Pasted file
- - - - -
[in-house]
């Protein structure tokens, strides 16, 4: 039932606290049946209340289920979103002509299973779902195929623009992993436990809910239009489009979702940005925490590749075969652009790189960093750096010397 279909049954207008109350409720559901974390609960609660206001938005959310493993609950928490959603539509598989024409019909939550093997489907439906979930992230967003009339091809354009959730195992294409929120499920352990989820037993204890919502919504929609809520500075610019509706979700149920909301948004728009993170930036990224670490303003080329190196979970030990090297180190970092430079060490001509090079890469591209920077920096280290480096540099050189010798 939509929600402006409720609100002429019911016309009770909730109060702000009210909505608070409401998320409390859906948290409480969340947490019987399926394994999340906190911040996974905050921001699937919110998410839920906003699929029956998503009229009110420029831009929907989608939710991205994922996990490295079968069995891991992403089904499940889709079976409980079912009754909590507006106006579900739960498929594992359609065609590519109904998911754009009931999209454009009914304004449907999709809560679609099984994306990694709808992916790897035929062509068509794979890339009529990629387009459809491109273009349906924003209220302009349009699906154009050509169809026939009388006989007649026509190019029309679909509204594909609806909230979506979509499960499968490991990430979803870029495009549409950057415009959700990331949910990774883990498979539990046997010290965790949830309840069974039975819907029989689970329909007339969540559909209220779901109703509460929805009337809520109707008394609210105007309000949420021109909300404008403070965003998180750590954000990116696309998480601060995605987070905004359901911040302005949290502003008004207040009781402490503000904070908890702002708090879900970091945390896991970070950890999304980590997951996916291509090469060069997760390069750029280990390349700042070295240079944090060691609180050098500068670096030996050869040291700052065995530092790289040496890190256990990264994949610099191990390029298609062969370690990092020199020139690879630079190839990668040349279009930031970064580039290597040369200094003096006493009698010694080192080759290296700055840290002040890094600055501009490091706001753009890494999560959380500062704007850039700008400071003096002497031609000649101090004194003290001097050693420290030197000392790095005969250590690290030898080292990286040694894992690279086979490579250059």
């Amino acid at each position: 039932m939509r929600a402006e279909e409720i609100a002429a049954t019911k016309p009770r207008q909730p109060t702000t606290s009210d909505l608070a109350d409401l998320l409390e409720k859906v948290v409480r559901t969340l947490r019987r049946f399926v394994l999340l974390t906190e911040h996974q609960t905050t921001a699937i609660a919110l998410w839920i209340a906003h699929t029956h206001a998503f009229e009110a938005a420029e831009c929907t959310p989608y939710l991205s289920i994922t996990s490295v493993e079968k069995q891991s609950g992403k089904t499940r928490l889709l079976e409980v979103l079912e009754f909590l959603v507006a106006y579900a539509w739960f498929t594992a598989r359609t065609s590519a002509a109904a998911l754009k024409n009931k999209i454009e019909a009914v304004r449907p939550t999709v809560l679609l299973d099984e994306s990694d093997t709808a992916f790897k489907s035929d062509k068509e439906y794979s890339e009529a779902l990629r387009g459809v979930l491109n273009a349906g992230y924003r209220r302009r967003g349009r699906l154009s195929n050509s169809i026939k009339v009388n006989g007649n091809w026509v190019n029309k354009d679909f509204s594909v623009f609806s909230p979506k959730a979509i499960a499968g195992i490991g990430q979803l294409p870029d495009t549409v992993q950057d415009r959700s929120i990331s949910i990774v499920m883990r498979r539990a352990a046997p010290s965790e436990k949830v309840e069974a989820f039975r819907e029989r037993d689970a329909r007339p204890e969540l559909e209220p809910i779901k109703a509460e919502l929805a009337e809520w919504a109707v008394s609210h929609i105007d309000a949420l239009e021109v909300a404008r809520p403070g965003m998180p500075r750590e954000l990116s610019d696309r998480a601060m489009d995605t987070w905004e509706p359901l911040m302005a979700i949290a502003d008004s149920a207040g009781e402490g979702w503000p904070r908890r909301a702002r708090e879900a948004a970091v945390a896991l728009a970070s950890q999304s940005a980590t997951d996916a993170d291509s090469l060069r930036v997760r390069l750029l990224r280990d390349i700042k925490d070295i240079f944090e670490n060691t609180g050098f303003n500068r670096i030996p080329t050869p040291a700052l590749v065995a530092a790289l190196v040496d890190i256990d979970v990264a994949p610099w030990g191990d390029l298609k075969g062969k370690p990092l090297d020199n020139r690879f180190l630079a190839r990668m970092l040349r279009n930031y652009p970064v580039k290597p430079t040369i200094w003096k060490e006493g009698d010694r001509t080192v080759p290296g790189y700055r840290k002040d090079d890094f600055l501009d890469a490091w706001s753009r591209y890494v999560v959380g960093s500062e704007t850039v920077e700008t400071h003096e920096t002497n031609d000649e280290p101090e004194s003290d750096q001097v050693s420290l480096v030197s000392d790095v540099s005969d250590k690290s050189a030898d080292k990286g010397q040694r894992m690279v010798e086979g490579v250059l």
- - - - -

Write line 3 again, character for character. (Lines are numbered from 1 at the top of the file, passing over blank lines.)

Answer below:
């Amino acid at each position: 039932m939509r929600a402006e279909e409720i609100a002429a049954t019911k016309p009770r207008q909730p109060t702000t606290s009210d909505l608070a109350d409401l998320l409390e409720k859906v948290v409480r559901t969340l947490r019987r049946f399926v394994l999340l974390t906190e911040h996974q609960t905050t921001a699937i609660a919110l998410w839920i209340a906003h699929t029956h206001a998503f009229e009110a938005a420029e831009c929907t959310p989608y939710l991205s289920i994922t996990s490295v493993e079968k069995q891991s609950g992403k089904t499940r928490l889709l079976e409980v979103l079912e009754f909590l959603v507006a106006y579900a539509w739960f498929t594992a598989r359609t065609s590519a002509a109904a998911l754009k024409n009931k999209i454009e019909a009914v304004r449907p939550t999709v809560l679609l299973d099984e994306s990694d093997t709808a992916f790897k489907s035929d062509k068509e439906y794979s890339e009529a779902l990629r387009g459809v979930l491109n273009a349906g992230y924003r209220r302009r967003g349009r699906l154009s195929n050509s169809i026939k009339v009388n006989g007649n091809w026509v190019n029309k354009d679909f509204s594909v623009f609806s909230p979506k959730a979509i499960a499968g195992i490991g990430q979803l294409p870029d495009t549409v992993q950057d415009r959700s929120i990331s949910i990774v499920m883990r498979r539990a352990a046997p010290s965790e436990k949830v309840e069974a989820f039975r819907e029989r037993d689970a329909r007339p204890e969540l559909e209220p809910i779901k109703a509460e919502l929805a009337e809520w919504a109707v008394s609210h929609i105007d309000a949420l239009e021109v909300a404008r809520p403070g965003m998180p500075r750590e954000l990116s610019d696309r998480a601060m489009d995605t987070w905004e509706p359901l911040m302005a979700i949290a502003d008004s149920a207040g009781e402490g979702w503000p904070r908890r909301a702002r708090e879900a948004a970091v945390a896991l728009a970070s950890q999304s940005a980590t997951d996916a993170d291509s090469l060069r930036v997760r390069l750029l990224r280990d390349i700042k925490d070295i240079f944090e670490n060691t609180g050098f303003n500068r670096i030996p080329t050869p040291a700052l590749v065995a530092a790289l190196v040496d890190i256990d979970v990264a994949p610099w030990g191990d390029l298609k075969g062969k370690p990092l090297d020199n020139r690879f180190l630079a190839r990668m970092l040349r279009n930031y652009p970064v580039k290597p430079t040369i200094w003096k060490e006493g009698d010694r001509t080192v080759p290296g790189y700055r840290k002040d090079d890094f600055l501009d890469a490091w706001s753009r591209y890494v999560v959380g960093s500062e704007t850039v920077e700008t400071h003096e920096t002497n031609d000649e280290p101090e004194s003290d750096q001097v050693s420290l480096v030197s000392d790095v540099s005969d250590k690290s050189a030898d080292k990286g010397q040694r894992m690279v010798e086979g490579v250059l």